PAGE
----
Roosevelt Institute | Cornell University

A Round of Applause for Bangladesh Please, Where Science Trumps Sensationalism

By Ryan LeePublished November 9, 2014

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Genetic engineering in agriculture is a highly polarizing topic with significant political opposition around the world. At the same time, genetically modified organisms, or GMOs, hold enormous potential to benefit farmers and consumers, particularly in developing countries. The development of GMO brinjal (eggplant) had been stalled on the subcontinent for years by political opposition from environmental groups until about one year ago when Bangladesh approved the crop. The results from the first year of cultivation are in.
By Ryan Lee, 11/9/14

October 30th, 2014 of this year marked an important anniversary for biotechnology on the subcontinent and for poor farmers in one of the poorest countries in the world, Bangladesh. On October 30th of 2013, the country approved for the first time the cultivation of genetically modified brinjal, better known in the West as aubergine or eggplant. The crop in question is modified to express an insecticidal protein originally derived from the soil bacterium Bacillus thuringiensis and hence is called Bt brinjal. The approval of Bt brinjal is an incredibly important step forward for Bangladeshis, nearly half of  whom are employed in agriculture. The scale of the dispersal of seeds has been extremely small so far, only enough for 20 farmers working about two hectares of land total, but plans are in the works to expand the availability of these GM varieties in the immediate future and make them available to the public. This policy of promotion has come in spite of marked opposition from anti-GMO activists, such as Greenpeace or Navdanya, who wield considerable political power internationally. Having taken this bold step forward the government of Bangladesh has shown a refreshing degree of political courage as well as a true regard for its poorest and most vulnerable citizens.  

The technology that has produced these crops is heavily stigmatized, but relatively few truly understand the process or its implications.  It is claimed by many opposition activists that the technology is unpredictable. Many demand a moratorium on any and all use of GMOs. The fact is though that the techniques of genetic engineering are very precise and statistically have proven to be no more likely than traditional breeding techniques to create toxic food.  The same Bt technology has been in use for nearly twenty years now in other food and feed crops and has been endorsed as being extremely safe by organizations such as the American Medical Association, the European Food Safety Administration and the National Academies of Science of numerous countries.  The government of Bangladesh did not rush headlong into this decision, but spent seven years considering the merits and pitfalls of allowing cultivation.  Ultimately, as stated by the Agricultural Minister of Bangladesh, protesters who oppose GMOs and tried to disrupt this project "are not accountable to people but we are." So, the Bangladeshi authorities listened to the most reasonable voices in the discussion and acted in their people's best interest.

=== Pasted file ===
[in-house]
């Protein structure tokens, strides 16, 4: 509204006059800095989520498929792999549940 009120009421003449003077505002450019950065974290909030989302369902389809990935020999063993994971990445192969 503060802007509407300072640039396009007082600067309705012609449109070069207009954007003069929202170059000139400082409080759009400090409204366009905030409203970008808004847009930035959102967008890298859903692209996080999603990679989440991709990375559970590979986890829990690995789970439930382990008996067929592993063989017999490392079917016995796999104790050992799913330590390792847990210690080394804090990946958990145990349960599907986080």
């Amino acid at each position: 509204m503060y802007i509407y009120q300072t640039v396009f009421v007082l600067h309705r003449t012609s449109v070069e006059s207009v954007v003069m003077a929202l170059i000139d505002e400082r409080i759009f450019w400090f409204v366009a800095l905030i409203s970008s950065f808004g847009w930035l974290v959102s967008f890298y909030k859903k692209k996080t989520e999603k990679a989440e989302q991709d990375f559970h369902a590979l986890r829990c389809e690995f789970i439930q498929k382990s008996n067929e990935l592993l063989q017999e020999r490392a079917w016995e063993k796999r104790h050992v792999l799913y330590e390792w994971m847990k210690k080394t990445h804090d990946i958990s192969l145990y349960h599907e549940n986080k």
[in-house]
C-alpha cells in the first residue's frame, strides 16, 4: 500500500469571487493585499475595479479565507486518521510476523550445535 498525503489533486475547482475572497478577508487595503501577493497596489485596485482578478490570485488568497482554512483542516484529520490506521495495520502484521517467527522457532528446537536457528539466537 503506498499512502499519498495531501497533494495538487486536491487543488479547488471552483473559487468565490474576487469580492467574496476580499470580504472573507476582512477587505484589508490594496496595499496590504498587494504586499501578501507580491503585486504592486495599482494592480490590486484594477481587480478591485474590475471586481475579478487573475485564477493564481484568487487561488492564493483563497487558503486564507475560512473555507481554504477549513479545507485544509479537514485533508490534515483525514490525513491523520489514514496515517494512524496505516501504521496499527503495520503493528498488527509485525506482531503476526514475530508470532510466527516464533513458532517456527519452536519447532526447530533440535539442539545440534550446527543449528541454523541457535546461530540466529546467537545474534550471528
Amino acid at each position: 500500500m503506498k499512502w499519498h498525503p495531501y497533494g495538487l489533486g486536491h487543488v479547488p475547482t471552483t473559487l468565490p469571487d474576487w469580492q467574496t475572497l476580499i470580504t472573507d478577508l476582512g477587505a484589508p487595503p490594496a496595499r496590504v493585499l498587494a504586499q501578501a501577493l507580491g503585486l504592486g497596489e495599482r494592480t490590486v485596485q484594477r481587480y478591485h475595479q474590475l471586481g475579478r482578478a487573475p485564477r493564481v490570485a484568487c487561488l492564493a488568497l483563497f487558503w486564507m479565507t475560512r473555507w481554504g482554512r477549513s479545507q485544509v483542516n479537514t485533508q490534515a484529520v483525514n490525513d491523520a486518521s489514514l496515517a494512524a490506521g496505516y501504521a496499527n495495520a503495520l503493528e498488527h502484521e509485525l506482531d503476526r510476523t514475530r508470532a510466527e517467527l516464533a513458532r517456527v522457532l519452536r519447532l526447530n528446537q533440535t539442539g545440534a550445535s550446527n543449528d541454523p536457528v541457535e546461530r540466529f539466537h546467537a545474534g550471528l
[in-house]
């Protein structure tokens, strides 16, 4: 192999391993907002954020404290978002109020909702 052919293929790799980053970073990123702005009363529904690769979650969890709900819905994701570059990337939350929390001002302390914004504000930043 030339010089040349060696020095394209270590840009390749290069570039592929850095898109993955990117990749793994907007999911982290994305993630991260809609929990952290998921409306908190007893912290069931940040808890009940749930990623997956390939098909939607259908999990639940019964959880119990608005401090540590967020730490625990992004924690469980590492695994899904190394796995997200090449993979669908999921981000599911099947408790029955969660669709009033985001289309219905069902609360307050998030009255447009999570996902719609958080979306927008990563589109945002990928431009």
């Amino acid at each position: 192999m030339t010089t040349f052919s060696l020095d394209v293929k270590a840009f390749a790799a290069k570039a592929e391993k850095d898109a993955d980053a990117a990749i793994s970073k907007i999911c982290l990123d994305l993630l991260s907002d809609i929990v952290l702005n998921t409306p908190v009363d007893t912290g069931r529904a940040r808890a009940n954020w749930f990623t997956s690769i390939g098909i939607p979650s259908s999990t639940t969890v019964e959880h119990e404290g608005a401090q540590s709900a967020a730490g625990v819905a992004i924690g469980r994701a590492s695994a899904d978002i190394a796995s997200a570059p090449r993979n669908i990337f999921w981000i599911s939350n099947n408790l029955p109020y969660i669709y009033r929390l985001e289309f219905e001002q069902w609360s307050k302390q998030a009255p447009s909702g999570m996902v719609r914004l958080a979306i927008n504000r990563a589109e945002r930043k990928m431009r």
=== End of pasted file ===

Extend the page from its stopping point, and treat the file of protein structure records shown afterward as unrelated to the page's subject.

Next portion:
The preliminary results of this bold experiment are now in, and though the sample size may be small, it is thus far a resounding success. On the farms where the genetically engineered crops were grown, the farmers did not have to spray once in the entire growing season, allowing them to pocket a savings of about $130 US while simultaneously reducing harm to their health and the health of the environment. Total yield also increased compared to conventionally grown crops and yielded superior crops at market. Looking ahead, there are about 150,000 more brinjal farmers in Bangladesh who could stand to benefit from the GMO varieties.  If all 50,000 hectares currently devoted to brinjal were converted to GMO brinjal, the total economic gain could reach a total of $93.4 million, nearly doubling the incomes of those farmers.  So kudos, Bangladesh, and Joy Bangla!